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Little response to New York taxi strike call


New York : The second strike in two months by New York taxi drivers led by an Indian origin union leader to protest installation of global positioning devices (GPS) and credit card readers had a lukewarm response Monday.

Bhairavi Desai, the executive director of the New York Taxi Workers Alliance (TWA), estimated the number of striking drivers to be 60 percent, but the local news media put the number at no more than five percent.

Desai, who led a much more successful two-day strike early last month, admitted: “We need to regroup given that it was not the majority that we have looked for. We also realise that drivers are in such economic trouble so it’s very difficult for them.”

The main issue in the two strikes has been the new city regulations for taxis effective from January next. The city says the navigation system will let passengers know where they are. The drivers feel it is an invasion of their privacy.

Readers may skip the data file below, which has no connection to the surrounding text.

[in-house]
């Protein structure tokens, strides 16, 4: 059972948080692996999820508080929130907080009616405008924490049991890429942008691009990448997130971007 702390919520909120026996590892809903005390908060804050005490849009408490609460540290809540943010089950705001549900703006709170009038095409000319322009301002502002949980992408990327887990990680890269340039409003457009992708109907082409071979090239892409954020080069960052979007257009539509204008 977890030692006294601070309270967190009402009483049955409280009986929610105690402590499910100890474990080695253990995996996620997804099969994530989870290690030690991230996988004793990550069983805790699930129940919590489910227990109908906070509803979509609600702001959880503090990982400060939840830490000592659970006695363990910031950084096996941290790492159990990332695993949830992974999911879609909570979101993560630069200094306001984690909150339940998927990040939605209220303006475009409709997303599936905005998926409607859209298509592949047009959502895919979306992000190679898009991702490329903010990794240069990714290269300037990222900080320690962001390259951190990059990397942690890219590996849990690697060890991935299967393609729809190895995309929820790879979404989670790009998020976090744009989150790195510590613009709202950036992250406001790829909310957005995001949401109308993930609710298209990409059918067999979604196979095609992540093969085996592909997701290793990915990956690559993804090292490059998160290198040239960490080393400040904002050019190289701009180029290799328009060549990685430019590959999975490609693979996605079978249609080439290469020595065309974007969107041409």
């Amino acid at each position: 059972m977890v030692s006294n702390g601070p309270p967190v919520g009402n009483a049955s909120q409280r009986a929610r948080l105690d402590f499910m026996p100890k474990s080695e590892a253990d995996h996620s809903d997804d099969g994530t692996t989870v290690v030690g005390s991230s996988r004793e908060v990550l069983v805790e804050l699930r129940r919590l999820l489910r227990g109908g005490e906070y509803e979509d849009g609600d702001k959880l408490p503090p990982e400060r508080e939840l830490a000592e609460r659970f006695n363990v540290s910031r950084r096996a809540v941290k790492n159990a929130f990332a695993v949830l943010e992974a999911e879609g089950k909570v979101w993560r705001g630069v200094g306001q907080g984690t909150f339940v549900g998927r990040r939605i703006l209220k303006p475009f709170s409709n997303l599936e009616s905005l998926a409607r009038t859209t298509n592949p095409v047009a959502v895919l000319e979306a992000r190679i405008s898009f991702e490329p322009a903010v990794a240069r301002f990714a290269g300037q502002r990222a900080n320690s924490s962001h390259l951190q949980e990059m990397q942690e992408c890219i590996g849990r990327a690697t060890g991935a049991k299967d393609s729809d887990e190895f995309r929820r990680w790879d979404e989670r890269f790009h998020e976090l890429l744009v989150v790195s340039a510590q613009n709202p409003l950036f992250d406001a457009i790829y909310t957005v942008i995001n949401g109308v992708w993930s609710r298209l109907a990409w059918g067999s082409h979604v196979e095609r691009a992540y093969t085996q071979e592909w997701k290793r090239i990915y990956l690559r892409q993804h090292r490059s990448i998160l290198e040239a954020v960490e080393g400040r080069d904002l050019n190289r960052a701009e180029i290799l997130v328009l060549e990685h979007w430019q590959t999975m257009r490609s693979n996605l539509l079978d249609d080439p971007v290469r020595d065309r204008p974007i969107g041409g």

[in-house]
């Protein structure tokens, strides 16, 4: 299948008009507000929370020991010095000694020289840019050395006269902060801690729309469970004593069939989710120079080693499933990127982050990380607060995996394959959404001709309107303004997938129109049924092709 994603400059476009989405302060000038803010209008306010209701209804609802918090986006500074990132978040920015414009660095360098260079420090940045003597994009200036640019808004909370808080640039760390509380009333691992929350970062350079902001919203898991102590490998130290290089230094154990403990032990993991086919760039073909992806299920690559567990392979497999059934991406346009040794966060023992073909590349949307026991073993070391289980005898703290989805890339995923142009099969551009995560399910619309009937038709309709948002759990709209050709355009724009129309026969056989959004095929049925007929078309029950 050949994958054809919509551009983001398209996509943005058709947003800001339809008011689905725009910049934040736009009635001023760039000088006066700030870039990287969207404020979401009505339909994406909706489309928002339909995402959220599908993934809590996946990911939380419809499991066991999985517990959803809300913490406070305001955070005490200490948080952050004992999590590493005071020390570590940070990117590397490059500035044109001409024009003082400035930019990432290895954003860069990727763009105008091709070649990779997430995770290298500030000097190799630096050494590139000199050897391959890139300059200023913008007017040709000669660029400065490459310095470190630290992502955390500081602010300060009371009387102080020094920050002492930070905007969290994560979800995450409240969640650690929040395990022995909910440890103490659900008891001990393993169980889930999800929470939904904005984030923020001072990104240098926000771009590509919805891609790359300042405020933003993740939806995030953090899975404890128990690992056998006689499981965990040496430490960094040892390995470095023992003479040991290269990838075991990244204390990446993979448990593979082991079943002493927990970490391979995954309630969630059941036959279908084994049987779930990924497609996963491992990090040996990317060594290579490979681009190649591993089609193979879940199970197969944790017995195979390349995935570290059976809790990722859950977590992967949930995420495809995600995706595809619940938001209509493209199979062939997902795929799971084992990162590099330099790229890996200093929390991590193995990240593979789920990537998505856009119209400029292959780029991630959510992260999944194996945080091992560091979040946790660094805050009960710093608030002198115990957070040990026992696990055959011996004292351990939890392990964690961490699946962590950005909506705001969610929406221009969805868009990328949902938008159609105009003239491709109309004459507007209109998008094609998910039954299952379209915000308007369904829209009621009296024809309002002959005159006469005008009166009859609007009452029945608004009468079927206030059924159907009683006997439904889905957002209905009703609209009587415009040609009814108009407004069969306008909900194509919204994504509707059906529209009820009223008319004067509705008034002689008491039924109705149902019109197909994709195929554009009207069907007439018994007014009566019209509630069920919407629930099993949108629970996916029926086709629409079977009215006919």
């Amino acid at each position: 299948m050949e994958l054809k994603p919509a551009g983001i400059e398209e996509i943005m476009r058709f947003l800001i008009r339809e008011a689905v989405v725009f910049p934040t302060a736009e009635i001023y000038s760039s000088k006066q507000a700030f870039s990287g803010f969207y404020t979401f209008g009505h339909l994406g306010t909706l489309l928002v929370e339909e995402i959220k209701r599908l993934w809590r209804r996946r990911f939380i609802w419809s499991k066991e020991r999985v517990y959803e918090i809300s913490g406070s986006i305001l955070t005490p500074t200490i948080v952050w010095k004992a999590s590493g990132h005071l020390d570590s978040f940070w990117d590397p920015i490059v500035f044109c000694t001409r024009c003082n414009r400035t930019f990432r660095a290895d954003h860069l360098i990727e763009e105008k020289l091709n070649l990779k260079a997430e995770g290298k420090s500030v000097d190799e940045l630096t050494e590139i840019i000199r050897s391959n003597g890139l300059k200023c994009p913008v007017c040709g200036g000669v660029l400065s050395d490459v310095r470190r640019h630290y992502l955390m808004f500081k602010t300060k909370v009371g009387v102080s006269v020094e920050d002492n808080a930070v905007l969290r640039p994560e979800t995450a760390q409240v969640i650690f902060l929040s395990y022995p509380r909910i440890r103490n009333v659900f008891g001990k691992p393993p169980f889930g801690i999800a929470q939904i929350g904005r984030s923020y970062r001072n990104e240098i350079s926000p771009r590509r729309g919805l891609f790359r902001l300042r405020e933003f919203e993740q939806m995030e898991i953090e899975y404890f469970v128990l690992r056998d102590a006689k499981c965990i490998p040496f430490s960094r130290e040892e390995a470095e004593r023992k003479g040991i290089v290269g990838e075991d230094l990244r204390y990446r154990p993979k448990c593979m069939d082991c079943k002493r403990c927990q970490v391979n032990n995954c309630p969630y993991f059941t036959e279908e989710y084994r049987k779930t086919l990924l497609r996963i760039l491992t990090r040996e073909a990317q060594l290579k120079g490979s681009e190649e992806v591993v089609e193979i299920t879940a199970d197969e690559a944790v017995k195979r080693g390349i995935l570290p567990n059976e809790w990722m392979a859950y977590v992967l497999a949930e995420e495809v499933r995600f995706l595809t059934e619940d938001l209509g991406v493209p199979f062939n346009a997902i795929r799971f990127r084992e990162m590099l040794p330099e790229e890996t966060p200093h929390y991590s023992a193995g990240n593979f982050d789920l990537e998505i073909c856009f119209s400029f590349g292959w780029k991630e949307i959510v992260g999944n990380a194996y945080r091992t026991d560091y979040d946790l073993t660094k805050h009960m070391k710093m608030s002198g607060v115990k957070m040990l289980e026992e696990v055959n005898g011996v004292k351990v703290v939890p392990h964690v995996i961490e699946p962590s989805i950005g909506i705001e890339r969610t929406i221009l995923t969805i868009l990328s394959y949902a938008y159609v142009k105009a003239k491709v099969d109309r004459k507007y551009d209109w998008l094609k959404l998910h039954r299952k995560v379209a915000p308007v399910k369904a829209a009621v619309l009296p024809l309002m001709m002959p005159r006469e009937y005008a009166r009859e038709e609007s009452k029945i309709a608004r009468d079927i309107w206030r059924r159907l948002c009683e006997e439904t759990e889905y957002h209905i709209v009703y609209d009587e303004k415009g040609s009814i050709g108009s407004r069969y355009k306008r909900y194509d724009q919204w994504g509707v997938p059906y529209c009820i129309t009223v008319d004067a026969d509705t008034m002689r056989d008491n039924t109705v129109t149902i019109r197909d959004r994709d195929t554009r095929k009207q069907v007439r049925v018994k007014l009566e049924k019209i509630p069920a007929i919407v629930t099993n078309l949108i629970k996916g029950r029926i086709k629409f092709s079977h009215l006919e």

The city says credit card payments will be a convenience for riders. The drivers argue they have to pay a five percent fee for every transaction and they stand to lose the fare if the credit card processing malfunctions. Besides, the devices cost over $5,000 to install.

About 60 percent of the over 40,000 licensed taxi drivers in the city are known to be of South Asian origin. TWA’s membership is around 7,000.

Profiled by Time magazine, Desai joined the TWA 10 years ago, and since has been fighting unfair regulations and bringing changes to the lives of the cabbies, but this has often pitted her against the New York establishment.

In 1998, she organised the largest one-day taxi strike in the city’s history, over low pay and long hours for the drivers.